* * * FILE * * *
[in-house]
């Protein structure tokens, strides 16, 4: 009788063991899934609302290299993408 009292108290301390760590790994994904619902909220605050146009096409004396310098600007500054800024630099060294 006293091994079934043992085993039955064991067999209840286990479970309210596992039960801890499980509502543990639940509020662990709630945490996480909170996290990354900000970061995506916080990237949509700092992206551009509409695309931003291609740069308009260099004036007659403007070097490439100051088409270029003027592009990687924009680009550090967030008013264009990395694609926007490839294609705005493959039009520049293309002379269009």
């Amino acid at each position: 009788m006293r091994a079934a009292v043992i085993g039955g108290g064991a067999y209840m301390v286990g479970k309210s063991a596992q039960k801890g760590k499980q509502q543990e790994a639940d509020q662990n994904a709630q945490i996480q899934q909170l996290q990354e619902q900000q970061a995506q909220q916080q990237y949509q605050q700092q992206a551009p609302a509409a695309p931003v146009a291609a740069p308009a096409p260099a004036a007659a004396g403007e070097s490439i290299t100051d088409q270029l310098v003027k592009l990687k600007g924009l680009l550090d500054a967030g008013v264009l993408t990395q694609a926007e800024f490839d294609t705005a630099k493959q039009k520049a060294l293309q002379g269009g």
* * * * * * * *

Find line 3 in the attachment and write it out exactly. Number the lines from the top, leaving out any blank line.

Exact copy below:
């Amino acid at each position: 009788m006293r091994a079934a009292v043992i085993g039955g108290g064991a067999y209840m301390v286990g479970k309210s063991a596992q039960k801890g760590k499980q509502q543990e790994a639940d509020q662990n994904a709630q945490i996480q899934q909170l996290q990354e619902q900000q970061a995506q909220q916080q990237y949509q605050q700092q992206a551009p609302a509409a695309p931003v146009a291609a740069p308009a096409p260099a004036a007659a004396g403007e070097s490439i290299t100051d088409q270029l310098v003027k592009l990687k600007g924009l680009l550090d500054a967030g008013v264009l993408t990395q694609a926007e800024f490839d294609t705005a630099k493959q039009k520049a060294l293309q002379g269009g």